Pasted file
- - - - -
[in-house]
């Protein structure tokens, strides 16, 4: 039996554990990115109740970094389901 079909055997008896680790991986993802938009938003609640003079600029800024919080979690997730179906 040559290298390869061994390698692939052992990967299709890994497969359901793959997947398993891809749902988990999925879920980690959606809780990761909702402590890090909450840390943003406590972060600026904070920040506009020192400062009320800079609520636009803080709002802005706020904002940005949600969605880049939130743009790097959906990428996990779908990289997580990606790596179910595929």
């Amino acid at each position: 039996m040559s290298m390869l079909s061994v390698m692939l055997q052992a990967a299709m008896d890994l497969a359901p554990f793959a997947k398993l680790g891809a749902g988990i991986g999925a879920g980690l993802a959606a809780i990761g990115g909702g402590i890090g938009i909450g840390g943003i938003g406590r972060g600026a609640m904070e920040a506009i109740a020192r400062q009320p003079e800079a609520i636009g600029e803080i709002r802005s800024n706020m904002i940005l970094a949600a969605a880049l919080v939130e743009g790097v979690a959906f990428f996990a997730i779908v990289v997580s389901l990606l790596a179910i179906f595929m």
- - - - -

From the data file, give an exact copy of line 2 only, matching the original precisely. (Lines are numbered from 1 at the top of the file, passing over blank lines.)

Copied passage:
């Protein structure tokens, strides 16, 4: 039996554990990115109740970094389901 079909055997008896680790991986993802938009938003609640003079600029800024919080979690997730179906 040559290298390869061994390698692939052992990967299709890994497969359901793959997947398993891809749902988990999925879920980690959606809780990761909702402590890090909450840390943003406590972060600026904070920040506009020192400062009320800079609520636009803080709002802005706020904002940005949600969605880049939130743009790097959906990428996990779908990289997580990606790596179910595929």